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Bodmin & Wenford Yesterday (18-8-14)

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Had a very pleasant day  on the Bodmin & Wenford Railway yesterday. Best of all was seeing the Beattie well tank pulled out of the shed by an 08. Might be to run with a Pannier for the next 3 days or just getting it out of the way for both Panniers.

 

The big boy (GWR 2-8-0T) was used all day and just about had enough steam to get us to the top of the hill.

 

Had plenty of time to look at the trackwork. Was the GWR one of the first to use Concrete sleepers? Here 2 bolt chairs on them!! 

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Look like fairly standard concrete sleepers, nothing specifically GW about them.

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Also Bodmin General has gone through so many changes since closure. The layout now is quite different to what was there in 1964.

 

Our club is currently rebuilding and restoring the late Mike Casey's Bodmin layout and I think all of the photos we have of Bodmim General and Boscarne Junction show timbered sleepers. I imagine the concert sleepers you have seen were laid by BWR permenant way men using recovered 2-bolt chairs.

 

I might be wrong, but I imagine that is what it is.

 

Kind regards,

 

Nick.

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Also Bodmin General has gone through so many changes since closure. The layout now is quite different to what was there in 1964.

 

Our club is currently rebuilding and restoring the late Mike Casey's Bodmin layout and I think all of the photos we have of Bodmim General and Boscarne Junction show timbered sleepers. I imagine the concert sleepers you have seen were laid by BWR permenant way men using recovered 2-bolt chairs.

 

I might be wrong, but I imagine that is what it is.

 

Kind regards,

 

Nick.

I think they are almost certainly ex WR concrete sleepers in view of the use of two bolt chairs - they are standard (G)WR fixing method using chair bolts with the nut on top of the chair and are typical of what the WR was installing on a number of secondary lines in the 1950s.  They are probably a late GWR design or early in the nationalised era and I can't recall ever seeing them on faster stretches of line - only those where speeds didn't exceed around the 50-60 mph mark,  we had a lot of them on our local branch where the maximum permitted speed was 50mph, they appeared to be exactly the same as those shown in the OP.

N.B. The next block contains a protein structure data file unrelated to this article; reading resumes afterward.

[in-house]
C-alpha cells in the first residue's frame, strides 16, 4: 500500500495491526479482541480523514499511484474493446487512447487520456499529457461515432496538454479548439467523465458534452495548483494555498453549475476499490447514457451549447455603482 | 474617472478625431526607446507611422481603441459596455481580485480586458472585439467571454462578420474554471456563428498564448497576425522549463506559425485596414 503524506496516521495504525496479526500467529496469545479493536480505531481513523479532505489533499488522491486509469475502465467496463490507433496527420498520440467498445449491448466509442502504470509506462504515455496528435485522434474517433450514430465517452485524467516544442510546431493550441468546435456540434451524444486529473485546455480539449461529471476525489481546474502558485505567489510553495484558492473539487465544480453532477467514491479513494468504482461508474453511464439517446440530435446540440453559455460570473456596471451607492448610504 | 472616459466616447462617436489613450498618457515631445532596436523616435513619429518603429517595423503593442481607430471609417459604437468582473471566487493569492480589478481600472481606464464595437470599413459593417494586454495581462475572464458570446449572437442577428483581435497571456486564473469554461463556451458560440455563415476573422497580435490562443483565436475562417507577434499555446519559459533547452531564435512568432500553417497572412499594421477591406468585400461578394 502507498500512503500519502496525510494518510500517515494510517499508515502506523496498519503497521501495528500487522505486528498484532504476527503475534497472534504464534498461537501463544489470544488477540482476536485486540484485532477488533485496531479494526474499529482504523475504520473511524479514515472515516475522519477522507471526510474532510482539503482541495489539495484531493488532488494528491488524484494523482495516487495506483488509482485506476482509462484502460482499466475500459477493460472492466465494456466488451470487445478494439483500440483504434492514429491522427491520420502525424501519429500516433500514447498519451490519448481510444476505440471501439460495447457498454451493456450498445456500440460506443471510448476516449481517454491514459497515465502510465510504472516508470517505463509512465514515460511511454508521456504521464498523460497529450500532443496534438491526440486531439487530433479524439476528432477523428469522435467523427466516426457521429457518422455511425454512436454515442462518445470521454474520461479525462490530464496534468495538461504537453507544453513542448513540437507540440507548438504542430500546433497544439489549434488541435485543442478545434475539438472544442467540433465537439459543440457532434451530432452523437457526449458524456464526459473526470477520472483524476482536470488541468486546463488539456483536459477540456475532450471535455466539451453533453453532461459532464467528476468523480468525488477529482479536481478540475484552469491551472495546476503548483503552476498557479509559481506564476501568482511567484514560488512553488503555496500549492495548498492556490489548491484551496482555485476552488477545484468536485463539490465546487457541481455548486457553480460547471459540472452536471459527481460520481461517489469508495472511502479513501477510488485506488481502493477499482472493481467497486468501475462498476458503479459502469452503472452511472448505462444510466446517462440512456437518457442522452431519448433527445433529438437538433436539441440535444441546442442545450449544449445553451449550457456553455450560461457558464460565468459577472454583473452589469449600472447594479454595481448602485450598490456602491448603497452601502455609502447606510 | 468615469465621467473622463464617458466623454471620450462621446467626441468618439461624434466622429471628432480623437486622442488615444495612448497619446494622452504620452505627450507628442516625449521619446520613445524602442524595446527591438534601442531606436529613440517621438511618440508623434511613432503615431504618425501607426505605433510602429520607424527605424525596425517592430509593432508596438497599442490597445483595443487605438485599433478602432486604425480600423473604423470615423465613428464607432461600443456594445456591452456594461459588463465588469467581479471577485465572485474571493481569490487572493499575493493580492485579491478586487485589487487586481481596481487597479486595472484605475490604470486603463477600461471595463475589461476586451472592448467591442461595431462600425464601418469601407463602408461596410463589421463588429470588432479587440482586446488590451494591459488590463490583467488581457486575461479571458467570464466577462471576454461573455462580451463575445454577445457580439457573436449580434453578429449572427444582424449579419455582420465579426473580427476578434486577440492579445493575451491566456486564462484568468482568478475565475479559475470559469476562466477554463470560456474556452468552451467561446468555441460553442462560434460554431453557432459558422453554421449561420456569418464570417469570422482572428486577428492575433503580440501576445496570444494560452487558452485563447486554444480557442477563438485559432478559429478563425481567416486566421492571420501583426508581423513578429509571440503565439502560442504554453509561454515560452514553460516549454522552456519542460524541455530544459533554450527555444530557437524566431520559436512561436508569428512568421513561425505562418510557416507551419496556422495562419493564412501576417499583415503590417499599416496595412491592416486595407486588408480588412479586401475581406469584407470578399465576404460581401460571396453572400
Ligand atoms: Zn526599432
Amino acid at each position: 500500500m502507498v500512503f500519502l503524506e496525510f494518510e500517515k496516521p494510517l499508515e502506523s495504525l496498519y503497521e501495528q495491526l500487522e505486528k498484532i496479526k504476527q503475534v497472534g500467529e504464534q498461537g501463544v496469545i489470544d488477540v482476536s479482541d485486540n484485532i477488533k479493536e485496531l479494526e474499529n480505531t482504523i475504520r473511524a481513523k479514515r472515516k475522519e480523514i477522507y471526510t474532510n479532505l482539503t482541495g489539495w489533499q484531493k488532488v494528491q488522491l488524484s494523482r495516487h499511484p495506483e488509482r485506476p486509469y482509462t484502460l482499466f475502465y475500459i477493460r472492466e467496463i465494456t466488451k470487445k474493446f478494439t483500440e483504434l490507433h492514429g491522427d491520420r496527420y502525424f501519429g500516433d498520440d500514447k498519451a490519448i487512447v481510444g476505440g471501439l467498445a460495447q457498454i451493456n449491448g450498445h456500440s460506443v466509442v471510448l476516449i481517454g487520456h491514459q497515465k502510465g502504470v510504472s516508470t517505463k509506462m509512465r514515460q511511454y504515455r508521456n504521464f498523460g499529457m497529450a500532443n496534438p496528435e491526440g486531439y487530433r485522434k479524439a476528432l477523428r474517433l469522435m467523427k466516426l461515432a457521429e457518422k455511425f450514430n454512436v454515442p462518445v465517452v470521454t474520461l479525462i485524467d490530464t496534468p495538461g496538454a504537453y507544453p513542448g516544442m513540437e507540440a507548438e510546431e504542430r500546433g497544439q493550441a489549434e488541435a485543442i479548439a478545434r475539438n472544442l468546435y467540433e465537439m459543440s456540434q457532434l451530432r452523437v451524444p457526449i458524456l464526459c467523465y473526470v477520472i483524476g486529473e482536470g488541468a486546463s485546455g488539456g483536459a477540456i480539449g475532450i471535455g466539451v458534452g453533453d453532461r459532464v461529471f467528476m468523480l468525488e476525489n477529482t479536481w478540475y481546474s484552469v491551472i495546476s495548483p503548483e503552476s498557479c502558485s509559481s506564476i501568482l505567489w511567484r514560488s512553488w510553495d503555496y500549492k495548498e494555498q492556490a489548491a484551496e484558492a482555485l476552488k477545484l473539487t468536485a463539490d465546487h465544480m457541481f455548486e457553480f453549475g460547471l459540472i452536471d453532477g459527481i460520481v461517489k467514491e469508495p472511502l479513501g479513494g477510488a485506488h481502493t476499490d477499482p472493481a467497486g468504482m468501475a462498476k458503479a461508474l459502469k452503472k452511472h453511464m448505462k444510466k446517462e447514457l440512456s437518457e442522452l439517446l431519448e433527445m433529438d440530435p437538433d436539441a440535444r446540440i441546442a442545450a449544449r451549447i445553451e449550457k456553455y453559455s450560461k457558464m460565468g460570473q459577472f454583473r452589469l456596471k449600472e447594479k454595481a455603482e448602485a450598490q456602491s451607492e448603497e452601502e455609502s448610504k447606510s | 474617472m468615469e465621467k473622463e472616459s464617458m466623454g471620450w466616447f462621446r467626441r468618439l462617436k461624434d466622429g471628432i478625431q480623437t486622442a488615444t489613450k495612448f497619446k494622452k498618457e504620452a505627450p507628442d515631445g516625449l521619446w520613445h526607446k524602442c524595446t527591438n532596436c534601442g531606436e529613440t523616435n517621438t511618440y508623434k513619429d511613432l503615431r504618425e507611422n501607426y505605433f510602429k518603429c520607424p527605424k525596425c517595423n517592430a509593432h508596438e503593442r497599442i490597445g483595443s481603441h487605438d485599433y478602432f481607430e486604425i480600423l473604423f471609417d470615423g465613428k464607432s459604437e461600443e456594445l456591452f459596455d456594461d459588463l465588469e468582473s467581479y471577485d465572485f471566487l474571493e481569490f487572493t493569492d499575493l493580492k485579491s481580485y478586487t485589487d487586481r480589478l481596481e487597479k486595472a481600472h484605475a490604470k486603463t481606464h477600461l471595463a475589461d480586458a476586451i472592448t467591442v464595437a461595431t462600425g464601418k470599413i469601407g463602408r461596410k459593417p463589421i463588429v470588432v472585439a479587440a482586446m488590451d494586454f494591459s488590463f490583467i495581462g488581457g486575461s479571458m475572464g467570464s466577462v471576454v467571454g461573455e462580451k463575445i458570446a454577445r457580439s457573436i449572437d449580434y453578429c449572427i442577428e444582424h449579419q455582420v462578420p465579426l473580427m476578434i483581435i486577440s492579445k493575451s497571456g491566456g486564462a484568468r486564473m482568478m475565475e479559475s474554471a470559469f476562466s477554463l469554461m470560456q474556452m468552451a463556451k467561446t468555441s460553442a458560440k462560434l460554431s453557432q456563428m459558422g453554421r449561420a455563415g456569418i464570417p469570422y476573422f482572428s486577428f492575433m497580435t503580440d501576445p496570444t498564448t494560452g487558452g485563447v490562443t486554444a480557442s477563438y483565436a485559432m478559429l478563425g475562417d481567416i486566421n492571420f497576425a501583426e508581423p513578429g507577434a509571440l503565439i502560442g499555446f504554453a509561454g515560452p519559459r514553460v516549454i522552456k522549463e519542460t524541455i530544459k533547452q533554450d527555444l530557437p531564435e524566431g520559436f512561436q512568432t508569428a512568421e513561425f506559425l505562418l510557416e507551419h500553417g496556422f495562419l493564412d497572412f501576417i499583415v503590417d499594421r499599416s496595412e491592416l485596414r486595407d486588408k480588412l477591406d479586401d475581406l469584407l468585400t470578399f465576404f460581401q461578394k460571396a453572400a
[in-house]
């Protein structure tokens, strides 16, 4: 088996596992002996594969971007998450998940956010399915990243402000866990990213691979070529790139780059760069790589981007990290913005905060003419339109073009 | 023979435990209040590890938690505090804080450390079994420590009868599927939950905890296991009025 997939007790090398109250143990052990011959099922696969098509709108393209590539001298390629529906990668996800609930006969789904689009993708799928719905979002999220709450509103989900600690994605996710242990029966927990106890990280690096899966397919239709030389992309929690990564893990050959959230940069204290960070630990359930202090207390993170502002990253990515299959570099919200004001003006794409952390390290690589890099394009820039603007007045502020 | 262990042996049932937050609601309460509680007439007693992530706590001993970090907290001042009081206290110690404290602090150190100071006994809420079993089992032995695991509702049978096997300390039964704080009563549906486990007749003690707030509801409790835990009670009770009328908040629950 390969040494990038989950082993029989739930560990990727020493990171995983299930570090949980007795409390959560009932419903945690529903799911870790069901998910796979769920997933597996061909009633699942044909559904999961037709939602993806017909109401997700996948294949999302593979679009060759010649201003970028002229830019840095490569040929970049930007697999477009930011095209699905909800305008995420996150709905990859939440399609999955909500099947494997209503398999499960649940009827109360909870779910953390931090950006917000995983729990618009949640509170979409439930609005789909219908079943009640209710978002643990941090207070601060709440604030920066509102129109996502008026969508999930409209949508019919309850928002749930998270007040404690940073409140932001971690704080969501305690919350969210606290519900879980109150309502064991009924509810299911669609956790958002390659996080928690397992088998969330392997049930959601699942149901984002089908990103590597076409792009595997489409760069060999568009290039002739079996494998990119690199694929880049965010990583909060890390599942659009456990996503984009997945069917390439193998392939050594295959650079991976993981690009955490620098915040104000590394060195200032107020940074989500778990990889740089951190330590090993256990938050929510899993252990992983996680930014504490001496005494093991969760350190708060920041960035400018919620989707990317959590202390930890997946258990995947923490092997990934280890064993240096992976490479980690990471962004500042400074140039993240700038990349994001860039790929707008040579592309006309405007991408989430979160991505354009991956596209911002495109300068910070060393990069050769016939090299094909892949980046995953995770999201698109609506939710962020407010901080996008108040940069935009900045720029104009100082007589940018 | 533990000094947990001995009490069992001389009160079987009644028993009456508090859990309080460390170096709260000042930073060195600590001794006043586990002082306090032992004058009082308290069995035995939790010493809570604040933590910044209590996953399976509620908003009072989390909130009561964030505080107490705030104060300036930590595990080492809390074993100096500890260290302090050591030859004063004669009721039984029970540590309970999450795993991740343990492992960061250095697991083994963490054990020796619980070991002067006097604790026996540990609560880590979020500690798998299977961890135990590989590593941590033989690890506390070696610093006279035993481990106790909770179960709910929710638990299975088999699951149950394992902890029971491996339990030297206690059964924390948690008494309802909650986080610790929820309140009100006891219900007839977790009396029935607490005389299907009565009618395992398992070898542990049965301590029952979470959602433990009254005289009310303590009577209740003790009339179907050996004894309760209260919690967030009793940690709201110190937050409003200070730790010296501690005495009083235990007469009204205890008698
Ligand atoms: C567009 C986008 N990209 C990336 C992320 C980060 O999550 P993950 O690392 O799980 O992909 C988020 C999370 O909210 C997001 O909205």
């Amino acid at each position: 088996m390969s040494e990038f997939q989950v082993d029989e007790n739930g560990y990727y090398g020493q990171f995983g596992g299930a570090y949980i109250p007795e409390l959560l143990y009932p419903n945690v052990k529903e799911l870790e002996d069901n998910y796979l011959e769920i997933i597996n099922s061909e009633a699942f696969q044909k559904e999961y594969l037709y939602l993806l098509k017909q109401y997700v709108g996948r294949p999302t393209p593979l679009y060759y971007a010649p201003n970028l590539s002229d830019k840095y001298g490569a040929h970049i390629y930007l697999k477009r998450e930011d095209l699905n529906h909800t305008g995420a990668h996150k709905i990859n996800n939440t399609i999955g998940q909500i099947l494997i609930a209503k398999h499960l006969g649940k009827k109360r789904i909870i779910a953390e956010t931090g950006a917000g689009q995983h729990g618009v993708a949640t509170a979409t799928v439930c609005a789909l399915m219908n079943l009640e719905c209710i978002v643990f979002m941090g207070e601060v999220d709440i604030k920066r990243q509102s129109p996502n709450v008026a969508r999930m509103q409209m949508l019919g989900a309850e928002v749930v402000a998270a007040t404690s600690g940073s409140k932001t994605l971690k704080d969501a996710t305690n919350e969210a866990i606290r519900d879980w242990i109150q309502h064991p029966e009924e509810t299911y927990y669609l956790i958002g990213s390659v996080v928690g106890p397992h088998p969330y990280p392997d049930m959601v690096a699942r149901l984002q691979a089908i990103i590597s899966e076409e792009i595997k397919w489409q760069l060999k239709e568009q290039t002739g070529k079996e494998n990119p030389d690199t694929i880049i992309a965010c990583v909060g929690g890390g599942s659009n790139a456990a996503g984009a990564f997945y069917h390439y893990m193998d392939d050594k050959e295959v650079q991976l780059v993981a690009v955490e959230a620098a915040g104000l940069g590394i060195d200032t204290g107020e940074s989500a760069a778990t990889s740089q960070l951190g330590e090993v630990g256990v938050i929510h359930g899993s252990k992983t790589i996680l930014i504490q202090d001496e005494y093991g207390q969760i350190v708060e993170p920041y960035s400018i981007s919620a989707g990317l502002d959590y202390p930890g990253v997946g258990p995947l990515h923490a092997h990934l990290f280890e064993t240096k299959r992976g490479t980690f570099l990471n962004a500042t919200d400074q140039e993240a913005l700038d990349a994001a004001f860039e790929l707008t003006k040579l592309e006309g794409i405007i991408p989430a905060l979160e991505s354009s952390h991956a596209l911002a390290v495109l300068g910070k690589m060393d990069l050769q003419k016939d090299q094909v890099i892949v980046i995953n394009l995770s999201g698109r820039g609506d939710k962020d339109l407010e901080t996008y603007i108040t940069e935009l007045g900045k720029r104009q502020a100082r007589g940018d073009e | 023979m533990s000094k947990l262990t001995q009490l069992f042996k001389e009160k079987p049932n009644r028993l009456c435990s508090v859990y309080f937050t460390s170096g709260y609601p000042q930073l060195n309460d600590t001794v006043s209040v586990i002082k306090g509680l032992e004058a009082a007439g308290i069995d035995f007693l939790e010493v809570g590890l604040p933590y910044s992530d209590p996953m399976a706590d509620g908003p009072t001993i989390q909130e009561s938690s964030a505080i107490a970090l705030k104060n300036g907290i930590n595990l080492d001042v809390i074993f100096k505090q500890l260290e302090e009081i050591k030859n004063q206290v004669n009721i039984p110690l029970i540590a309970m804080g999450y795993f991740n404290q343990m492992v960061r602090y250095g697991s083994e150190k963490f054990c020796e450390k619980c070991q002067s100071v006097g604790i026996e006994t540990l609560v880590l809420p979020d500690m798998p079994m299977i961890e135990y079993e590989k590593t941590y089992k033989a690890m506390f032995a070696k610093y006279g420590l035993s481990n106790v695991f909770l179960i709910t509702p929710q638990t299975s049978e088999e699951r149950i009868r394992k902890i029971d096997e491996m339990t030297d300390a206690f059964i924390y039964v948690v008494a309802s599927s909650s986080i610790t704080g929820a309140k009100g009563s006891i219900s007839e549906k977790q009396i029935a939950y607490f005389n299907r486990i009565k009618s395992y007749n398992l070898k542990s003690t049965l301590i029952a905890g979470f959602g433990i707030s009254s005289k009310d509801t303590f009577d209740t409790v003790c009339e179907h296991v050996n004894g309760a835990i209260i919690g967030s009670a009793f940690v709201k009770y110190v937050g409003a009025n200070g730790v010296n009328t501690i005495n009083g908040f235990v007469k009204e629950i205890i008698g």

During WWII the GWR developed the use of concrete 'pot' 'sleepers with a tie bar between the 'pots' and also used a similar pattern concrete sleeper to that used in a number of army establishments which was characterised by a couple of slots through the thickness of the sleeper - the GWR ones were chaired in its usual manner and used with bullhead rail whereas all the WD ones I have ever seen or seen pictures of seem to have been used with flat bottom tail.

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Mike your knowledge is amazing!

 

So do you recon they have 'arrived' from elsewhere on the network during volunteer ownership? Our research shows timber up until passenger closure.

 

Kind regards,

 

Nick.

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Mike your knowledge is amazing!

 

So do you recon they have 'arrived' from elsewhere on the network during volunteer ownership? Our research shows timber up until passenger closure.

 

Kind regards,

 

Nick.

They probably came secondhand from somewhere Nick.  A lot of this sort of track was pulled up in the '60s (and possibly even into the '70s) and some must have gone into sidings and yards as 'serviceable' and was then recovered again when yards etc were rationalised.  In the '80s it was relatively easy to buy complete track sections from BR so it might well have passed into preservation use then or simply have sat somewhere until it was later sold off or even have been sold off as redundant loose sleepers.  In other words all sorts of ways it which it could have potentially finished up at Bodmin.

 

PS My library is also useful for checking up on what I think I know ;)

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